cj#629> re: Global Policeman or Bully?


Richard Moore

Date: 17 Dec 96
From: Robert Ward <•••@••.•••>
To: "Richard K. Moore" <•••@••.•••>
Subject: cj#625> Global Policeman or Bully?

>> the point is not whether there was provocation in those situations <<

The point I was trying to make was that it is over-simplistic to declare that
wars are "started" by one side, except in the legalistic sense that there is
(sometimes) a formal declaration of war. As Richard cited the US Civil as an
example : who actually started that? The Confederates becuase they started the
shooting? Or the Union for its refusal to negotiate? WHo started WW1? Serbia -
by shooting an Austrian Archduke, or Austria-Hungary through its ultimatum? (Or
was it a conflict waiting to happen, with the shooting simply a trigger?). WW2?
The UK (and France) formally declared war on Germany - did they start it, or was
it Germany by invading Poland?

>> US to any kind of provocation -- contrary to most other powers <<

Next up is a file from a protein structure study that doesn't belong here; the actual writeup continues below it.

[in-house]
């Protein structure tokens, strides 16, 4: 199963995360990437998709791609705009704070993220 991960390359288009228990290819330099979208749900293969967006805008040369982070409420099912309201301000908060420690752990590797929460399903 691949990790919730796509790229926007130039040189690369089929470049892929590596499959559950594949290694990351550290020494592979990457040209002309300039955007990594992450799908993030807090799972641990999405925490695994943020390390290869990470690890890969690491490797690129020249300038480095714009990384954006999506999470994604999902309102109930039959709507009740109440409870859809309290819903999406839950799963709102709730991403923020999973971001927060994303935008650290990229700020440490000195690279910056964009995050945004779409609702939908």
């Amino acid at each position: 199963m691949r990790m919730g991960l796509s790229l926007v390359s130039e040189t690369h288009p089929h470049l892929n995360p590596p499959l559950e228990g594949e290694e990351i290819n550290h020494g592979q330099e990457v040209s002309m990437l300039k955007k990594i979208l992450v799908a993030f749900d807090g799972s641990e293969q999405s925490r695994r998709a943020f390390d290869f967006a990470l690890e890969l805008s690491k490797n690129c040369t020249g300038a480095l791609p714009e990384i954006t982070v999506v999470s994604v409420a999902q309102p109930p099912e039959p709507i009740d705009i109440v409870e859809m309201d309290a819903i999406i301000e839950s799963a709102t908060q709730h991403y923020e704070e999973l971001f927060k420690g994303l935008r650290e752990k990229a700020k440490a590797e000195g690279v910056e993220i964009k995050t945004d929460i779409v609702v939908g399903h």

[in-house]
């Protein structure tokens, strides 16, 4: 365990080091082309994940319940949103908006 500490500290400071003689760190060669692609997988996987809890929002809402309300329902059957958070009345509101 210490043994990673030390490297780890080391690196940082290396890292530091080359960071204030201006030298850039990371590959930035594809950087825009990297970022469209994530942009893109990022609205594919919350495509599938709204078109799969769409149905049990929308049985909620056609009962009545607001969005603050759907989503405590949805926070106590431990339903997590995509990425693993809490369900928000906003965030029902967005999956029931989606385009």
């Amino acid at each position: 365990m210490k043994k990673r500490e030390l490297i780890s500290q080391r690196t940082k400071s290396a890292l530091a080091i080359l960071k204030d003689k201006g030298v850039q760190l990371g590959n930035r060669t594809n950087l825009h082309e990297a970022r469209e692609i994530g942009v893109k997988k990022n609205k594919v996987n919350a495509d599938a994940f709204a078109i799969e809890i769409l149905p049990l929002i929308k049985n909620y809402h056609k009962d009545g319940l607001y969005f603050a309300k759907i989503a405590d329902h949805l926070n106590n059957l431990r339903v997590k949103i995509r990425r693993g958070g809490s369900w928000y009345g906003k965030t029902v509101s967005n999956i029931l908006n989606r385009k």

Again (without wishing to defend US militarism!) the US is not the only offender
in this respect. The same could be said of the UK - the British empire was
created and maintained by military aggression. Ditto France - also a very
militaristic nation!




Dear RW,

        As you point out, it isn't easy to say who is "really" respsonsible
for a given historical event... and from a philosophical point of view,
it's probably simplistic to seek _any_ prime mover in the onion-skin layers
of mutual influence.

        I believe, however, that our societal consensus reality suffers
from just the kind of over-simplistic judgements that you warn against.
Isn't it the case that most of our fellow citizens take it as obvious that
WW II resulted almost entirely from the evil-doing of A. Hitler?...  and
that the U.S. role in the war was just like that of Bogart in Casablanca?
-- (trying to mind his own business, but when pressed, willing to be
couragous in the defense of justice and democracy.)

        Against such an over-simplistic background, I was trying, in
"America & the NWO", to present a strikingly different perspective, but one
that I think is closer to a balanced view of history.  I think "truth" --
if it can be found at all in history -- comes by looking via many
perspectives, forming a stereoscopic perception, if you will.


    Posted by Richard K. Moore  -  •••@••.•••  -  Wexford, Ireland
     Cyberlib:  www | ftp --> ftp://ftp.iol.ie/users/rkmoore/cyberlib